HUNTSVILLE, Ala. -- Jim Mathison, a longtime resident living on Monte Sano, could not get help resolving a problem caused by the relocation of a sewer line near his house.
“They redug the ditch, regraded the ditch so it would drain, and in the process they’ve cut it, instead of a sloping side, it has a 90 degree drop-off kind of side, and you can’t get near it with a lawn mower,” Mathison told WHNT News 19 on Tuesday.
He’d been told the city had an open work order, but after 18 months went by with no action, he called WHNT News 19.
Since he’d done what he could to get the problem resolved, with no luck, we took action for him.
Mathison’s ditch used to look like his neighbors, with a slight slope that he could mow easily and that allowed for drainage. After the sewer line work, Mathison said it took days to drain. That work was done in 2015. He’d called the city of Huntsville twice, and was told there was a work order. But the work didn’t get completed.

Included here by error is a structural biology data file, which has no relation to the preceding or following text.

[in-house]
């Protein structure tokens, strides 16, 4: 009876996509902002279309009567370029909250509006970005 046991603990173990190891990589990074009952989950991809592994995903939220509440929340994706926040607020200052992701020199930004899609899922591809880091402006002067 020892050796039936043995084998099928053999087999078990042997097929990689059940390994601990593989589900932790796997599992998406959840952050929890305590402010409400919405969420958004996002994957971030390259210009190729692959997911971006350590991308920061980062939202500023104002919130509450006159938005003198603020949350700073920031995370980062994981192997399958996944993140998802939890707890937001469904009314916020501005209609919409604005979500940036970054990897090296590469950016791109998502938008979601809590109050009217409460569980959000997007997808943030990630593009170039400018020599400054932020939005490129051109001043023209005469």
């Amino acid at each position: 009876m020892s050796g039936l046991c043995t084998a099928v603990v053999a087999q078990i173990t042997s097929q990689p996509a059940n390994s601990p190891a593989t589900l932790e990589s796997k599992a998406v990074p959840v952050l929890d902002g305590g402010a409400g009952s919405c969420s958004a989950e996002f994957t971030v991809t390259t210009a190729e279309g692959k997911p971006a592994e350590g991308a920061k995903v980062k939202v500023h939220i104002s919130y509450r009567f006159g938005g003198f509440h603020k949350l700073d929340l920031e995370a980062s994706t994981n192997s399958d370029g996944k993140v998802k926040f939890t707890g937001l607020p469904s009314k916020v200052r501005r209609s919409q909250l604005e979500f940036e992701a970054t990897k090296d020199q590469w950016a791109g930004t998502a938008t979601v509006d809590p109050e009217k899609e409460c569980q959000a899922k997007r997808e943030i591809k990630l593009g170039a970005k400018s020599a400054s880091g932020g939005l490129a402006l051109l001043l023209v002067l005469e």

“It’s annoying and frustrating both,” he said Tuesday. “I mean I can’t touch it because it’s a city easement, utilities are running underneath it so I can’t go doing any digging to correct it, and they’ve told me I couldn’t sod it when I asked him previously.”
After we visited Mathison’s home we contacted the City of Huntsville’s Public Works Department.
Preston Whitaker, manager of Public Works Maintenance, called back a short time later. Whitaker said the department was planning to speak to engineering officials about a number of issues on Monte Sano and he said someone would be in touch with Mathison.
Whitaker also said residents can’t just dig or fill-in dirt on a city right-of-way before city officials look at it.
On Wednesday morning, city employees did an assessment of Mathison’s ditch. They went to work a short time later and were finished before noon.
That’s Getting Results.
“Well they dug it out, made it less of an abrupt drop-off to where I can probably get my lawn mower down there, without tripping,” Mathison said. “And they have seeded it and put out straw to hold it in place.”
Mathison was pleased with WHNT’s efforts and the results.
“If you hadn't done what you did, it’d still be the way it was,” he said. “Thank you very much.”